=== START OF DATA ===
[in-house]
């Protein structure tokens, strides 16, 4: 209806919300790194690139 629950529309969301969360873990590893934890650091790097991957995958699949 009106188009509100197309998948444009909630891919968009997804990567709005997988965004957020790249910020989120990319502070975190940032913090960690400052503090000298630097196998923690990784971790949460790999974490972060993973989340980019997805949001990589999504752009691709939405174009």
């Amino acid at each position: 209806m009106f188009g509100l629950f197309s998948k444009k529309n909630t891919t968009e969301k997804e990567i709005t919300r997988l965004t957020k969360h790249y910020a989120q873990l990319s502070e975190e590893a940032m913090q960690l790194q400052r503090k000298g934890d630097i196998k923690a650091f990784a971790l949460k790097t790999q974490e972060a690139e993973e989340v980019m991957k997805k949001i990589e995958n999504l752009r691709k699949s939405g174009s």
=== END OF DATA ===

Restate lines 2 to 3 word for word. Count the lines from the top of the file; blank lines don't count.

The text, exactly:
């Protein structure tokens, strides 16, 4: 209806919300790194690139 629950529309969301969360873990590893934890650091790097991957995958699949 009106188009509100197309998948444009909630891919968009997804990567709005997988965004957020790249910020989120990319502070975190940032913090960690400052503090000298630097196998923690990784971790949460790999974490972060993973989340980019997805949001990589999504752009691709939405174009």
């Amino acid at each position: 209806m009106f188009g509100l629950f197309s998948k444009k529309n909630t891919t968009e969301k997804e990567i709005t919300r997988l965004t957020k969360h790249y910020a989120q873990l990319s502070e975190e590893a940032m913090q960690l790194q400052r503090k000298g934890d630097i196998k923690a650091f990784a971790l949460k790097t790999q974490e972060a690139e993973e989340v980019m991957k997805k949001i990589e995958n999504l752009r691709k699949s939405g174009s």